There are a lot of cool touches like the design of the spoiler end plates which are taken straight from the GT-500 GT-Rs as well as the 2014 LED head and tail lights which help give the front and rear end an extra touch of freshness if you will. Staying with the Nismo motif, red accents are added along the front, sides and back of the car: something that has been and will continue to be added to Nismo versions of Nissan cars.
But unlike other vehicles there is more to the performance side of things than a simple exhaust system. The VR38 gets the same turbochargers that are run on the GT3 race versions of the R35, able to flow a larger volume of air yet retain that immediate response that has always characterized this engine. In the real world this simply translates as more torque and more power, more of the time. It comes on in an even more explosive fashion, boosting that crazy mid-range even more! A Nismo titanium exhaust system, the same that was used years back on the Japan-only SpecV helps relieve back-pressure and at the same time intensifies the sound across the rev range.
Visually there isn’t much to look at to be honest: a stock engine plastic cover with a little Nismo logo is all you get but I’m just being overly critical here as for me, engines also need to look great and presentable, like the RB26 was! Ok I’ll stop now.The complete package
My short five laps were over before I realized what my body had been put through. By the last lap I was really taking it to its limits, limits that were just so high that it even took the bumpy last section in its stride like it wasn’t even there: a series of violent undulations that would throw most cars off line and require you to lift off the gas.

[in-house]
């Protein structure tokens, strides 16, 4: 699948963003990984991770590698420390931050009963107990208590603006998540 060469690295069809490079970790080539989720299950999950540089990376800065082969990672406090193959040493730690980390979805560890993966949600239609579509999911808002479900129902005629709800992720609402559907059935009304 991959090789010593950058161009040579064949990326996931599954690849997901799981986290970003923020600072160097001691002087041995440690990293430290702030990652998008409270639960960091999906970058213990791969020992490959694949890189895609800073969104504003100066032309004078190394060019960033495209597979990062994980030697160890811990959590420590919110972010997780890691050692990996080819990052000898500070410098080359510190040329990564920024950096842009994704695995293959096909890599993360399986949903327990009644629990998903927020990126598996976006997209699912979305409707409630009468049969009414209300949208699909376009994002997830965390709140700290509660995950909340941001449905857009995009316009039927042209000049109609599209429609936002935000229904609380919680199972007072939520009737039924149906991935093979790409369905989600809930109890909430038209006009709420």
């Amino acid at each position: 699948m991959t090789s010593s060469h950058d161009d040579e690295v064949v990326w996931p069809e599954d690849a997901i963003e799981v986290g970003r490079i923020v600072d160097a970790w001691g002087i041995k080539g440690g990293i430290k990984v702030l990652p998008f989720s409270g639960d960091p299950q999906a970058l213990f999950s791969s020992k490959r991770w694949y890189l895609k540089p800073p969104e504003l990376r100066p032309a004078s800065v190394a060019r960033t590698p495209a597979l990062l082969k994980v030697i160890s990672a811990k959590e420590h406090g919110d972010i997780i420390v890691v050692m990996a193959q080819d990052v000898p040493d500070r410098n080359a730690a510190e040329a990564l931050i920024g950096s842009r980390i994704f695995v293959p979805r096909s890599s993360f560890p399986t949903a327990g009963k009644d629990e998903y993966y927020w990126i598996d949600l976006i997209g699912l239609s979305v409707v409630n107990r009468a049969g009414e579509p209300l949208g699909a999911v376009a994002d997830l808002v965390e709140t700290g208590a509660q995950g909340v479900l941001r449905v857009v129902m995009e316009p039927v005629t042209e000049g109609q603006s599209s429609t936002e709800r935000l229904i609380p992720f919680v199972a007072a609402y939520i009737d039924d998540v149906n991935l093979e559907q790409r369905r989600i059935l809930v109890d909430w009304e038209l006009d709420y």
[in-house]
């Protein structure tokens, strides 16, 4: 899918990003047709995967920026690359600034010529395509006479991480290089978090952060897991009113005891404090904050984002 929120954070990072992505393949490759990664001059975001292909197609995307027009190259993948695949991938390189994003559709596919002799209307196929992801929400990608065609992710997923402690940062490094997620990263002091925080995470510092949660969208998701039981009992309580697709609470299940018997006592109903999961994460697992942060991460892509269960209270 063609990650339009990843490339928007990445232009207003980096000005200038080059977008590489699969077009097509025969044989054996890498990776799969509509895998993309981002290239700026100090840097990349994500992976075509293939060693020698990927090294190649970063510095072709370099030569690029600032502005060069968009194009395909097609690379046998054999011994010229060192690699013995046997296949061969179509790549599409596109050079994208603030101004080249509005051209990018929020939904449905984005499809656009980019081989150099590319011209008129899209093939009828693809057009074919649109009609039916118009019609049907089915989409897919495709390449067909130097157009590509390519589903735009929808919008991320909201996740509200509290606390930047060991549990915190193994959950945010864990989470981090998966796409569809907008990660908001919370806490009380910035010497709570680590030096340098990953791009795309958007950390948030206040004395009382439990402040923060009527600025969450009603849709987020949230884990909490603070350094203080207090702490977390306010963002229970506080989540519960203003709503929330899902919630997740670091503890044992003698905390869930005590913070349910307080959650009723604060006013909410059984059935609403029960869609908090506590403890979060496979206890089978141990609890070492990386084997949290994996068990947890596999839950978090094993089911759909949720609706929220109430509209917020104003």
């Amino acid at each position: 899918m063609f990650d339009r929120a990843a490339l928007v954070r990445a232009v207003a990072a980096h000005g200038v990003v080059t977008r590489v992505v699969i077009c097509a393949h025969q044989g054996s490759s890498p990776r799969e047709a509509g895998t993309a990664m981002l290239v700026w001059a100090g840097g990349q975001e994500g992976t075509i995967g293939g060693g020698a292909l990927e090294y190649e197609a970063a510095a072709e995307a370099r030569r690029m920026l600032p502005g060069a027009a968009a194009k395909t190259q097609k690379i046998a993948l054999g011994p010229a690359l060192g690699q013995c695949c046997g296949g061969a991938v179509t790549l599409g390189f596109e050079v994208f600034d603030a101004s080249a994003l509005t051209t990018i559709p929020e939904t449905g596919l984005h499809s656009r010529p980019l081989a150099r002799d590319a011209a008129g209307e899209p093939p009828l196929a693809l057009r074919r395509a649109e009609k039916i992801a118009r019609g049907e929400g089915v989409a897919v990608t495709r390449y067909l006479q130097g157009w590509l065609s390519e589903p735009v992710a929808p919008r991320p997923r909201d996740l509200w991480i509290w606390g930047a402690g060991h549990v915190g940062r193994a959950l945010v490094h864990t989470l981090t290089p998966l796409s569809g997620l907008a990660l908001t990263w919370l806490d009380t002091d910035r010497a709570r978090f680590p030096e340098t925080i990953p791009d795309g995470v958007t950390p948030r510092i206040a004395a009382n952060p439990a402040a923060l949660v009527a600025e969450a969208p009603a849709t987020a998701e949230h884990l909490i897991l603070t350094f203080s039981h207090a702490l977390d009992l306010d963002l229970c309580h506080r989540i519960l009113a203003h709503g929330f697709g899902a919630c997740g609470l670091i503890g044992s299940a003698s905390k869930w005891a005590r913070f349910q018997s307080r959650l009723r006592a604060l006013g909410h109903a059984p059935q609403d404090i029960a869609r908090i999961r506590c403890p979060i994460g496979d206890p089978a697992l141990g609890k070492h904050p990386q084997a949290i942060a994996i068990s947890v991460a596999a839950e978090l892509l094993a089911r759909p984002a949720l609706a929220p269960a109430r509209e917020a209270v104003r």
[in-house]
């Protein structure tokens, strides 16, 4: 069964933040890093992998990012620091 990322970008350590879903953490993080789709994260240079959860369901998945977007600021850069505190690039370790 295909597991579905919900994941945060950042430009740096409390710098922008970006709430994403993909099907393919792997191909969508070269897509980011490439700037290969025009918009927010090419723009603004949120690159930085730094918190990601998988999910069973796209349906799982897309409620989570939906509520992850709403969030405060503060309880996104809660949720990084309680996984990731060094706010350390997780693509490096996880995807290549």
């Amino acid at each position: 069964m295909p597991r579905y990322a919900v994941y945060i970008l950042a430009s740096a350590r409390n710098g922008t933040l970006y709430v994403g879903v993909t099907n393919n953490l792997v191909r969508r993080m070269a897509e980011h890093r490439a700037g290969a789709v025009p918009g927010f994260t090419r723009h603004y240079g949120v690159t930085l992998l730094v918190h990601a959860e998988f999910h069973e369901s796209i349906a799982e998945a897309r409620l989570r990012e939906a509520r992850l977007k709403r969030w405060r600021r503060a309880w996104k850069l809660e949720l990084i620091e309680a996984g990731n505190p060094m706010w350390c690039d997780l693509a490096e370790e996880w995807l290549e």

In the Nismo GT-R I was taking it flat out, my body bouncing all over the place but the car still pointing in the right trajectory and putting all that torque down without any complaints. Blown away by what I had just felt I had a ride along with GT-driver Tetsuya Tanaka in one of the Nürburgring development cars where I proceeded to realize that the car could be driven so much faster than what I was doing. I came away laughing and at the same time a little depressed of my poor attempts at really pushing the car! I guess that’s why guys like Tanaka are hired to do what they do!
I also got a chance to spend some time with a US-spec car, taking a closer look at the work that went into the substantially redesigned Nismo rear bumper. The extremities of those angular hips have been extended rearward from the very top and increased as they meet up with the ‘bowtie’ lower bumper section. That was to help lower drag and also diffuse the air that is now released through the bumper openings on top of the exhaust.
Lots of wind tunnel work went into getting all of these details right as you can see on the development video of the Nismo GT-R.
Nismo has preferred not to fettle too much with the interior, limiting itself to a few little touches. US market cars will come with simple red alcantara inserts on the stock seats to help grip your rear end and stop it from sliding around too much.